Walking to Write

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Avenue of Oaks, SC. 2013. Melanie Masson.

Avenue of Oaks, SC. 2013. Melanie Masson.

It should be no surprise that walking relieves stress and anxiety and increases creativity, but now a recent study at Stanford University has found that walking, even for just ten minutes, increases creativity by sixty percent. (Apparently, there was no difference between walking outside and walking on a treadmill in a soulless room, but I’ll take cities, parks, beaches, and forests over a desk treadmill, please.)

If you need further encouragement, Celia Johnson, in Poets & Writers magazine, notes that Virginia Woolf, Charles Dickens, William Wordsworth, Thomas DeQuincey, Victor Hugo, Robert Louis Stevenson, and Henry David Thoreau were all avid walkers. Dickens walked up to twenty miles a day. Similarly, over on the Missouri Review blog, Johanna Saleska sings the praises of long distance running as muse, citing additional wisdom from Joyce Carol Oates, Haruki Murakami, and yes, science too.

Poet Michelle Peñaloza takes the notion of walking to write in an innovative direction. Her project Landscape/Heartbreak is a “literary cartography of heartbreak in Seattle” in which she invites volunteers to meet her at Richard Hugo House and take her, by foot, to a place in the city where their hearts broke, telling that story of trauma along the way, thus marrying the physical, external world with the internal, emotional landscape.

And, while we’re on the topic of place, Luis Urrea gave a craft talk at last summer’s Tin House conference that might be one of my favorite craft talks ever. You should listen to the whole podcast,  but here’s an essential snippet: “Don’t use place. Inhabit it. [….] You are a place. As a place, you must be a shame-free zone [….] Writing prompt: go out and rub dirt on your face.”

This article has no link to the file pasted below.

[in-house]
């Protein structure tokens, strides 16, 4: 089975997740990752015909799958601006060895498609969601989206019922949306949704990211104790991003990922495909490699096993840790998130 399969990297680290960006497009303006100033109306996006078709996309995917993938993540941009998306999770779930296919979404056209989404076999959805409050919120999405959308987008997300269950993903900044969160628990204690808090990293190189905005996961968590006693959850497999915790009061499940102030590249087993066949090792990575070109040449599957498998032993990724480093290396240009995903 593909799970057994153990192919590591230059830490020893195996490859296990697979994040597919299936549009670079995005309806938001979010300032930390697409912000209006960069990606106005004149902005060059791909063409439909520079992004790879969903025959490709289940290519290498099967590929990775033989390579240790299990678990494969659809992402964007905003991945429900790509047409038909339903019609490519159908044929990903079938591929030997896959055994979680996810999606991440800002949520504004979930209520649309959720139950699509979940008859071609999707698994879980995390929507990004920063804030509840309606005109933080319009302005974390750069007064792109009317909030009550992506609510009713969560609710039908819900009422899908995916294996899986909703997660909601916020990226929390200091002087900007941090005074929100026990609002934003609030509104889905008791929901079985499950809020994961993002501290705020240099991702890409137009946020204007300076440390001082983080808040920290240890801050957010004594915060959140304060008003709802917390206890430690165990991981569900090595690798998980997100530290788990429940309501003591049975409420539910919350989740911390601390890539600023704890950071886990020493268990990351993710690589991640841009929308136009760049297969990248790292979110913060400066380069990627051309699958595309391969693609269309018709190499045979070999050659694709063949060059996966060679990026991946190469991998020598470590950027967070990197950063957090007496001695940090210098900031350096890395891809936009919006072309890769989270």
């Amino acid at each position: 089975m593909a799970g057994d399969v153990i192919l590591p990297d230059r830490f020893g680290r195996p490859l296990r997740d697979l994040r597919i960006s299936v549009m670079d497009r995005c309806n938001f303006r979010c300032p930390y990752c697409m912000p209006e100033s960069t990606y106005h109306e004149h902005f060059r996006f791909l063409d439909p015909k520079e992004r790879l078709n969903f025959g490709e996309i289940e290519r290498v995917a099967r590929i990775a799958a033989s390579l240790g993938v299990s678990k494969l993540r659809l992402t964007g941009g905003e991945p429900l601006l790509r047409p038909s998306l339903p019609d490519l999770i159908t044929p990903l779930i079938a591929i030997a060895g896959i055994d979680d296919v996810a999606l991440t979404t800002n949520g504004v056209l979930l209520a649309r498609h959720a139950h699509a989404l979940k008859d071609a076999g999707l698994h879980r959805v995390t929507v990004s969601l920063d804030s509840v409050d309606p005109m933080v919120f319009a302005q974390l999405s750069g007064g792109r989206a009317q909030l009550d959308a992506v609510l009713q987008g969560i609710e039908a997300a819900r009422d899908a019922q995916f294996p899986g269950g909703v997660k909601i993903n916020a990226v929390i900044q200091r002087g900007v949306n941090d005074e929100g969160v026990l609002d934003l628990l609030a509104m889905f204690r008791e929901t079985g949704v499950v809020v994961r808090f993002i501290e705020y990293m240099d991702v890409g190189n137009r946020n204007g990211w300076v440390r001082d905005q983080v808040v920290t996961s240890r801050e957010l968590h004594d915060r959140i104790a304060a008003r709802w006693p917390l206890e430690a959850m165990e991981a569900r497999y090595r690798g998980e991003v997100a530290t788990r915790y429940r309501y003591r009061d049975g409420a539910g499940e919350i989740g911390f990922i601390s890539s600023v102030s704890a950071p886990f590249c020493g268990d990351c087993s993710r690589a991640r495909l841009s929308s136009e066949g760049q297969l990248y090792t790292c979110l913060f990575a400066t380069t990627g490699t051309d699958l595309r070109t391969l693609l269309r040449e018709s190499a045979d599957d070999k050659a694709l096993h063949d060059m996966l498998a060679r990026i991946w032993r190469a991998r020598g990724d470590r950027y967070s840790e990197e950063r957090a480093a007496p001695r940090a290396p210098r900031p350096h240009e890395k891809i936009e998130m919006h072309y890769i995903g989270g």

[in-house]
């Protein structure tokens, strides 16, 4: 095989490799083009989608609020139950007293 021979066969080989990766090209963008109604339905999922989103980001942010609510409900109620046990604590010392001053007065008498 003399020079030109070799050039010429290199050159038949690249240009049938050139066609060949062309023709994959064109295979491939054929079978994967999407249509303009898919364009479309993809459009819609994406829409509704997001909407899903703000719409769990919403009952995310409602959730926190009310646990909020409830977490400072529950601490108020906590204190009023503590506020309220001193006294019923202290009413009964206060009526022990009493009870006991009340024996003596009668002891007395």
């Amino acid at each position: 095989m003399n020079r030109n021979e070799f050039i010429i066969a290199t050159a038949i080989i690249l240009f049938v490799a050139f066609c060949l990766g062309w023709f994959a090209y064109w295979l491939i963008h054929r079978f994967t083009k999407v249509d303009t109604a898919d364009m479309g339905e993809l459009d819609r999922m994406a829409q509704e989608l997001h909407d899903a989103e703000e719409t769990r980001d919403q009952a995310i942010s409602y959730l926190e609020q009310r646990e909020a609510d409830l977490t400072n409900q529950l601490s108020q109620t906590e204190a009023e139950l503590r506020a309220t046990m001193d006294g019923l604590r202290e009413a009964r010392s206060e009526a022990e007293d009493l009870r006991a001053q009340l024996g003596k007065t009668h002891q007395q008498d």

Othello Grasslands, WA. 2012. Melanie Masson.

Othello Grasslands, WA. 2012. Melanie Masson.

I strongly suggest you take Urrea up on his prompt. Below are a few more.

The Prompts

1. Go for a walk with making a map in mind. Set some boundaries in advance: know where you’re going to walk and give yourself twenty or thirty minutes. Choose one thing to focus on in this walk that you will map. Hopefully this will help you see a familiar place anew. For example, only map sounds you hear, or perhaps even only bird sounds, or only graffiti visible just above eye-level, or only yellow things, or, if you have a good nose (and, hopefully, good-smelling neighborhood), only the olfactory. After your investigation, use the material in any way you see fit—a list, a work of prose linking these items together somehow, or just use it as good old creative compost, keeping your observation skills sharp.

2. When you’ve been wrestling with a revision to the point where you need a break, take a walk. The walk should be at least ten minutes long. Take note of one, two, or three items encountered on your walk (for example, on recent walks I saw: a sea foam green VW bus, a baby chewing on a stuffed giraffe’s horn, and a bird wing). Then, put those one, two, or three items into your work-in-progress. How does your character perceive that object? How might it add to the story? Might it even change the course of the story?

Gasworks, Evening. 2012. Melanie Masson.

Gasworks, Evening. 2012. Melanie Masson.

3. If you can’t get outside right this minute, how about immersing yourself in one of these landscape photographs by Melanie Masson ? Here’s what I propose: first just take a minute to examine the photo, left to right, top to bottom (to see larger images, click on the photos here or on the link to the photos above) . Can you imagine yourself there? What does the air feel like on your skin? What sounds surround you? Now. Put something in the photograph that isn’t there. What’s just beyond the frame? Describe it from the perspective of having lost something.

4. Repeat all of exercise 3 with another photograph. Now describe the something out of the frame from the perspective of having won something.

Hope whatever you’re writing gives you shivers.